Dismiss Notice
Join Physics Forums Today!
The friendliest, high quality science and math community on the planet! Everyone who loves science is here!

Lorentz Transformation math

  1. Jul 2, 2004 #1
    I don't know which math forum to put this in but perhaps someone here could help out.

    I want to figure out the mathematics behind the Lorentz Transformation so I can understand it better. I've got a copy of Einstein's Relativity which was reprinted by Three Rivers Press a few years ago.

    In the Appendix there's a section on the Lorentz Transformation and I've hit a wall in figuring out the steps between the equations.

    On page 133 they have the following equation sets;

    x' = ax - bct
    ct' = act - bx


    v = bc/a

    On page 134 it gave an example where if a snapshot was taken from K'(t'=0) and t was removed from equations (5) where;

    x' = ax - bc
    0 = ac - bx

    and taking into account expression (6), the following equation was derived;

    x' = a(1-(v^2/c^2))x

    Where did the (1-(v^2/c^2)) come from?
  2. jcsd
  3. Jul 2, 2004 #2
    I'll attempt a purely mathematical explanation, I don't know **** about relativity ;)

    Factor out the a and the x, and use the fact that bc/a = v.

    [tex]x' = ax - bc = a(x - \frac{bc}{a}) = a(x - v) = ax(1 - \frac{v}{x})[/tex].

    But [tex]0 = ac - bx[/tex] was given, so [tex]bx = ac[/tex], so [tex]x = \frac{ac}{b}[/tex]. Substituting into the previous equation yields

    [tex]x' = ax(1 - \frac{v}{ac/b}) = ax(1 - \frac{bv}{ac}) = ax(1 - \frac{b}{a} \cdot \frac{v}{c})[/tex].

    But [tex]v = bc/a[/tex] (given), so [tex]\frac{b}{a} = \frac{v}{c}[/tex]. Thus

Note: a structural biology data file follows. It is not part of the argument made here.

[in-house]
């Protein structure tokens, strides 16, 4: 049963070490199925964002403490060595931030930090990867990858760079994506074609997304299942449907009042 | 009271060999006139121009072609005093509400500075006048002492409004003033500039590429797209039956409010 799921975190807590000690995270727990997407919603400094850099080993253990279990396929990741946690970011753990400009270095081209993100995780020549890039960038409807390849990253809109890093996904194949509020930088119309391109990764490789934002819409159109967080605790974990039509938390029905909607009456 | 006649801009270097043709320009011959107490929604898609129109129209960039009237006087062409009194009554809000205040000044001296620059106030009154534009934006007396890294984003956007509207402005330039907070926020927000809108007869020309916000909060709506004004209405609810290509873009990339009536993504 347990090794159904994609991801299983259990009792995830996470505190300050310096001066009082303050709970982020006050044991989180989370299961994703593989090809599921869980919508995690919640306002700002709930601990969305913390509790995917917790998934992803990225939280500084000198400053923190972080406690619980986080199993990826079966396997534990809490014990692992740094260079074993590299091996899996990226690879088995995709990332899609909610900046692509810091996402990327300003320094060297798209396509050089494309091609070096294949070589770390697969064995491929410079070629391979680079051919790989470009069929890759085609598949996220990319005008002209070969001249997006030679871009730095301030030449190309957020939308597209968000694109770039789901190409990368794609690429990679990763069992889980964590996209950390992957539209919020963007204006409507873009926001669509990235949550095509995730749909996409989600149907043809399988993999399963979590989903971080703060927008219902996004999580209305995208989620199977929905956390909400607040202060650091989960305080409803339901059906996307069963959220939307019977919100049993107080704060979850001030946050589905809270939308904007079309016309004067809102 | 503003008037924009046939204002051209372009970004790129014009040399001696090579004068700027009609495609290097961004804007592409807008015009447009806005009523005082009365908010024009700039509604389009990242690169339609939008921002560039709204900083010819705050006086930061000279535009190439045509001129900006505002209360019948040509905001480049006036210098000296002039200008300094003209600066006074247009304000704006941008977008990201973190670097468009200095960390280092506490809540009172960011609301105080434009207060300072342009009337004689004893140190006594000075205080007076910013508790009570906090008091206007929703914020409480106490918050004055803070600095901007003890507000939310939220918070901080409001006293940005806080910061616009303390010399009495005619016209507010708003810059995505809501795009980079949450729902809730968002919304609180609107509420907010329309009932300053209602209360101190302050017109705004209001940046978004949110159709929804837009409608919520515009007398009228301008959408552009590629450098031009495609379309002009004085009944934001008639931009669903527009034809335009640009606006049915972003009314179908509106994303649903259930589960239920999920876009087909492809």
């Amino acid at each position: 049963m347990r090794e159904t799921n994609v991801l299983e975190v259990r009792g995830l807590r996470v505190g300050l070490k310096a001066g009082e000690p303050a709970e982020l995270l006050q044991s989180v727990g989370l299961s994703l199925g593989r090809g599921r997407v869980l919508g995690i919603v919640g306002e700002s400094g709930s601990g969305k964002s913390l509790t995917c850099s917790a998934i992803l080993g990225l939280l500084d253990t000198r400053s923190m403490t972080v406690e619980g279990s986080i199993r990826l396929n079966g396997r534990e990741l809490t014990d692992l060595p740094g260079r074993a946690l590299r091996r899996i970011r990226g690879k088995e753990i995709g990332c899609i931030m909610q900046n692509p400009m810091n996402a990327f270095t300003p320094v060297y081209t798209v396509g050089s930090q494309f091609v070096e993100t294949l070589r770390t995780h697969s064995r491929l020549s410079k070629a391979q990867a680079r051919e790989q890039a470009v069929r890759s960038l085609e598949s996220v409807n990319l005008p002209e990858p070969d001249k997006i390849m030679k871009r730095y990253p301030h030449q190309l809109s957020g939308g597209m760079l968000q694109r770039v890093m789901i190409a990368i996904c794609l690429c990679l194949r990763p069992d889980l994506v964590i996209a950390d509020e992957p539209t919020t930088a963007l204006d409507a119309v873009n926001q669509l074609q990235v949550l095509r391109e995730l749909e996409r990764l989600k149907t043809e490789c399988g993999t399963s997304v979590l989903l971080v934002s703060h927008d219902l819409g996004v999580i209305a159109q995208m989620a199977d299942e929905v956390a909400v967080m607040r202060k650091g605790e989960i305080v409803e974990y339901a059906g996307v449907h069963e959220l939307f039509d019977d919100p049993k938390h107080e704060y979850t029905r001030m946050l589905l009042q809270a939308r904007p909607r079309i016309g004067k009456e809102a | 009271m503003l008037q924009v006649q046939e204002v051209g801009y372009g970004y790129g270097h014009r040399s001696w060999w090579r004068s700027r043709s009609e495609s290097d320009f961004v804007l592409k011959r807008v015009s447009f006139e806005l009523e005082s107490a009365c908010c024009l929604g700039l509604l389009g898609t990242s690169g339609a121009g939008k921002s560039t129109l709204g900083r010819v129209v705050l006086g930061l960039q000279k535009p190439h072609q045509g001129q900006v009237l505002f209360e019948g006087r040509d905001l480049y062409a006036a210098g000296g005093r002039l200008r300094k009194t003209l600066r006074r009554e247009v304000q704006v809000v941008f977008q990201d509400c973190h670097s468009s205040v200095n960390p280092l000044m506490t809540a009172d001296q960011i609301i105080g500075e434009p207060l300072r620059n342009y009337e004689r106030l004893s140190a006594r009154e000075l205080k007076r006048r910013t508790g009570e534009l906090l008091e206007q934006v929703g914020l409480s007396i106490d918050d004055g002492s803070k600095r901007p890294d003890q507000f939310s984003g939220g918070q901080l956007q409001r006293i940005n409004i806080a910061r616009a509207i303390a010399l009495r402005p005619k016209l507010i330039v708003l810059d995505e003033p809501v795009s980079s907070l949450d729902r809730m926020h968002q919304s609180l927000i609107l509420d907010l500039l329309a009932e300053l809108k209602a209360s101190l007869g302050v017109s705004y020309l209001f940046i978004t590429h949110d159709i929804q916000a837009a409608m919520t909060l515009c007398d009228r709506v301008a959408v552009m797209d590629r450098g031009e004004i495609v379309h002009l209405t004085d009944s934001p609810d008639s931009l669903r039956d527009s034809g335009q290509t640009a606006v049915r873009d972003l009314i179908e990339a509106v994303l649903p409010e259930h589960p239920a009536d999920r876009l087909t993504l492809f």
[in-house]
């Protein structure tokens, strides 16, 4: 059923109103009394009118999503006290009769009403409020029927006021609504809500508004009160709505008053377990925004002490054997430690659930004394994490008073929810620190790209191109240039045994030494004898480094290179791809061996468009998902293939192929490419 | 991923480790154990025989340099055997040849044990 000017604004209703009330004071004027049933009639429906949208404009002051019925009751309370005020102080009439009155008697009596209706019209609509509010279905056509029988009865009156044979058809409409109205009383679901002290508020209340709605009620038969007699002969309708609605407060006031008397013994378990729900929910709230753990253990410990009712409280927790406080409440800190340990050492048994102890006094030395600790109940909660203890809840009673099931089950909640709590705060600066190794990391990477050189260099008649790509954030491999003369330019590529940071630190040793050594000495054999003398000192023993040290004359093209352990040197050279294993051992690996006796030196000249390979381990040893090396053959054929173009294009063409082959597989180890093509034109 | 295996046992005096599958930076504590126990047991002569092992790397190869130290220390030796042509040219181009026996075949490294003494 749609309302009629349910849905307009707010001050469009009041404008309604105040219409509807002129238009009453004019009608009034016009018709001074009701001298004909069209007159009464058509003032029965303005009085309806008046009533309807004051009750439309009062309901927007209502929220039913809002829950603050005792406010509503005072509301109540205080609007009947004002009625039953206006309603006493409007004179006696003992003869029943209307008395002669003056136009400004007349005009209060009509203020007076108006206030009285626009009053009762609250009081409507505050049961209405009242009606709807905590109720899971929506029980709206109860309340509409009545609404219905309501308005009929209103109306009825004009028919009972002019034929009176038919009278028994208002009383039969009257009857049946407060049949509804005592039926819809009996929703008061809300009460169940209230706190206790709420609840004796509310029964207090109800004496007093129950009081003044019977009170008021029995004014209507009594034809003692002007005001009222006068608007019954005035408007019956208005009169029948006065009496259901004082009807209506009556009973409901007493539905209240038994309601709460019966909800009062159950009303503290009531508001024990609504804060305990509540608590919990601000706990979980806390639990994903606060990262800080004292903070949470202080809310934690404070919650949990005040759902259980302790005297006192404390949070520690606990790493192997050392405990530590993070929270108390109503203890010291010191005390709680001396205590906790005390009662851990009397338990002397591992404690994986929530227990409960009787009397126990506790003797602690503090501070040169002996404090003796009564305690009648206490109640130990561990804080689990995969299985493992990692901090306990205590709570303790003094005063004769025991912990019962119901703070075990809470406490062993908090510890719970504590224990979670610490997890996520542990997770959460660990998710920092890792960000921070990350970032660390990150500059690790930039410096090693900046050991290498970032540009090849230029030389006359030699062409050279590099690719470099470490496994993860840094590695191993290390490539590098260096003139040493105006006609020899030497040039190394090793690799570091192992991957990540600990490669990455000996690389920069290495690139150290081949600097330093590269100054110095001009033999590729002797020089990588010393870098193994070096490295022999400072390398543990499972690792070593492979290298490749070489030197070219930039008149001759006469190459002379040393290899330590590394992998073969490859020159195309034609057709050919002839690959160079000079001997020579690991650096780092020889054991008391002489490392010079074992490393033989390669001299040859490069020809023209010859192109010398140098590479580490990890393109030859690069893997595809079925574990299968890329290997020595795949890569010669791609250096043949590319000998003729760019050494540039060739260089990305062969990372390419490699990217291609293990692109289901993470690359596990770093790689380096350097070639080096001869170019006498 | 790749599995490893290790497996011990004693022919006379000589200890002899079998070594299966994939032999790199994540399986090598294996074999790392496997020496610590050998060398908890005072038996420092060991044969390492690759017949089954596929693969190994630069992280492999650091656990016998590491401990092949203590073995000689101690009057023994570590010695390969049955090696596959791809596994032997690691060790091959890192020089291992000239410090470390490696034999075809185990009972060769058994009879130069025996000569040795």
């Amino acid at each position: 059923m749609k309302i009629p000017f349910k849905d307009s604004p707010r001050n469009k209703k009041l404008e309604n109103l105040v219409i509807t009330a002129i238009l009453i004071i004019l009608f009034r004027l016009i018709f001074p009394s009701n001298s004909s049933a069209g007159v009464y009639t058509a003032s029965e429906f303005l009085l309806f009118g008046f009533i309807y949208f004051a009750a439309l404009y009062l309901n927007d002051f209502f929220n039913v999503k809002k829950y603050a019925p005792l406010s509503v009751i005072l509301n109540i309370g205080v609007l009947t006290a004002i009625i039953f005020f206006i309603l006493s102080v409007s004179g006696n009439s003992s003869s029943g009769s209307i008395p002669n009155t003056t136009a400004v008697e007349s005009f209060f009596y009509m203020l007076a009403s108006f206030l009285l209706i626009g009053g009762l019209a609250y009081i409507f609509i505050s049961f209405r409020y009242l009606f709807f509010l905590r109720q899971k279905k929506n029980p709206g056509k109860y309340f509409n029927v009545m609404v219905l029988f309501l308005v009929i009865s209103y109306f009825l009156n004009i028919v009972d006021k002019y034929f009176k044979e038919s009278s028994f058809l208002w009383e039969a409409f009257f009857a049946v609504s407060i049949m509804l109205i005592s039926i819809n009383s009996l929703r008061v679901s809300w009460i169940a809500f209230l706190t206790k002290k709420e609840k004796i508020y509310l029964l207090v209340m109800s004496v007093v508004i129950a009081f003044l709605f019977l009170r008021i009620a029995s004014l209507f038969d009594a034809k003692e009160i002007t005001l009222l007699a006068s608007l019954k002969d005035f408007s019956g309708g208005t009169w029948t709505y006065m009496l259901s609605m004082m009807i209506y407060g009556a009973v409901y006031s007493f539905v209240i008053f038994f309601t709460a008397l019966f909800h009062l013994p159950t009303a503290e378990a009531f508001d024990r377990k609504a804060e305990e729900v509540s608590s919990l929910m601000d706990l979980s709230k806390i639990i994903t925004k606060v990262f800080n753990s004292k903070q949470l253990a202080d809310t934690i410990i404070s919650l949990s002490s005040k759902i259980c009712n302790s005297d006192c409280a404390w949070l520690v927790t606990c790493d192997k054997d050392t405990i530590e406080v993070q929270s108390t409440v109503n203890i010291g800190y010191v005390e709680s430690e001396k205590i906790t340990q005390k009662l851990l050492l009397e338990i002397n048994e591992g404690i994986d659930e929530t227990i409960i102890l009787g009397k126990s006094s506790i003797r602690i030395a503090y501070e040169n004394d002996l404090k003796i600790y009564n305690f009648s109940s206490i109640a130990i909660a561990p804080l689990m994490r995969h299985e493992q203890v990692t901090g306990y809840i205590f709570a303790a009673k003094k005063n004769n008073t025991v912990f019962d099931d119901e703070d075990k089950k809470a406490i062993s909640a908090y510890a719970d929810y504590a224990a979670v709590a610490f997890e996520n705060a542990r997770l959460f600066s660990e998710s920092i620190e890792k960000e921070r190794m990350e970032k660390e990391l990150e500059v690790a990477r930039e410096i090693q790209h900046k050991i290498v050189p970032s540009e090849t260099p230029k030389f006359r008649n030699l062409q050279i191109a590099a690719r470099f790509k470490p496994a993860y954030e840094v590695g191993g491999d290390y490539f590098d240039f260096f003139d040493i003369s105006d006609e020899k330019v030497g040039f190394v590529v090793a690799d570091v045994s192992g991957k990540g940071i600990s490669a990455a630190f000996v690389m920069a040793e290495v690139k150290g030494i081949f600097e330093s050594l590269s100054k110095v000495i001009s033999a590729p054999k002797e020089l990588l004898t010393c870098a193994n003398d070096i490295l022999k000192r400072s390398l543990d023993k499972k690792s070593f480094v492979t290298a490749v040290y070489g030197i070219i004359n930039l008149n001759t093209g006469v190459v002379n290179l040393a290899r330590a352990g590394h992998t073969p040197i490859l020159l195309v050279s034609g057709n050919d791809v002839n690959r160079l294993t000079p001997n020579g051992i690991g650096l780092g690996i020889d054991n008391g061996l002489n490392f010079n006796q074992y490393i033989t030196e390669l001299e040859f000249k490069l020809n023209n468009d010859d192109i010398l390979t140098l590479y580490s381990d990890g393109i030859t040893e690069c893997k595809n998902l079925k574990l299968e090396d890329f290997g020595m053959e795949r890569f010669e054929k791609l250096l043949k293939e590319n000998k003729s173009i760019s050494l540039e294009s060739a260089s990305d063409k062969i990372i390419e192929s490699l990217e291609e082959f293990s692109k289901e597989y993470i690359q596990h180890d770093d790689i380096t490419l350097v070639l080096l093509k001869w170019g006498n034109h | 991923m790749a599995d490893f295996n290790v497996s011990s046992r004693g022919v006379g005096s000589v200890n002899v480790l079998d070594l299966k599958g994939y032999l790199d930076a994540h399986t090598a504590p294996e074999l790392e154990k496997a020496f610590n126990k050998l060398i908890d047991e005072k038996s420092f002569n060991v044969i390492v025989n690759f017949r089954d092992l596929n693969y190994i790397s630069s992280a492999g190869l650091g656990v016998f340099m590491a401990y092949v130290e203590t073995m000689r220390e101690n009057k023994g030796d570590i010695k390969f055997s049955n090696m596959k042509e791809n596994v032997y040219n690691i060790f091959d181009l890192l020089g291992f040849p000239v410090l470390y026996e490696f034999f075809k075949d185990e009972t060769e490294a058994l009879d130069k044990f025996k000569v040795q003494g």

[tex]x' = ax(1 - \frac{v}{c} \cdot \frac{v}{c}) = ax(1 - \frac{v^2}{c^2})[/tex].
    Last edited: Jul 2, 2004
  4. Jul 2, 2004 #3


    User Avatar
    Science Advisor

    Here's a derivation that has nothing to do with relativity:

    A man is swimming in a river. The man can swim at "c" m/s in still water and the river is flowing at "v" m/s.

    First the man swims a distance d downstream and then back up again. Of course, down stream his speed, relative to the shore, is v+c so it takes him time t<sub>1</sub>= d/(v+c) rto do that. Swimming back up stream his speed, still relative to the shore, is c- v so it takes him t<sub>2</sub> = d/(c-v) to do that:total time downstream and back, d/(c+v)+ d/(c-v)= (d(c-v)+ d(c+v))/((c-v)(c+v))= 2dc(c<sup>2</sup>- v<sup>2</sup>).

    Now, he swims across the river a distance d' and back again. Drawing a vector diagram, it should be clear that he has to angle upstream slightly so that there is a right triangle with length ct (what he would swim if there were no current), vertical leg vt (how the current pushes him downstream), and horiontal leg (across the river) d'. That is: c<sup>2<sup>t<sup>2</sup>= v<sup>2</sup>+ d'<sup>2</sup>. Solving for t, t<sup>2<sup>= d'<sup>2</sup>/(c<sup>2</sup>- v<sup>2</sup>) and t= [itex]\frac{d'}{\sqrt{c^2- v^2}}[/itex].
    That's one way: doing exactly the same thing back, the total time to swim out and back is [itex]\frac{2d'}{\sqrt{c^2- v^2}}[/itex].

    Now suppose he finds that the two times are the same. What is the relationship between d and d'?

    We have t= [itex]\frac{2dc}{c^2-v^2}= \frac{2d'}{\sqrt{c^2- v^2}}[/itex]

    That gives
    d= [itex]\frac{d' \sqrt{c^2- v^2}}{c}[/itex]
    = [itex]d' \sqrt{1- (v/c)^2}[/itex].

    Do you see how that is connected to the Michaelson-Morley experiment?
    Last edited by a moderator: Jul 2, 2004
  5. Jul 2, 2004 #4
    Thanks. It's been quite a while since I've factored equations.
Share this great discussion with others via Reddit, Google+, Twitter, or Facebook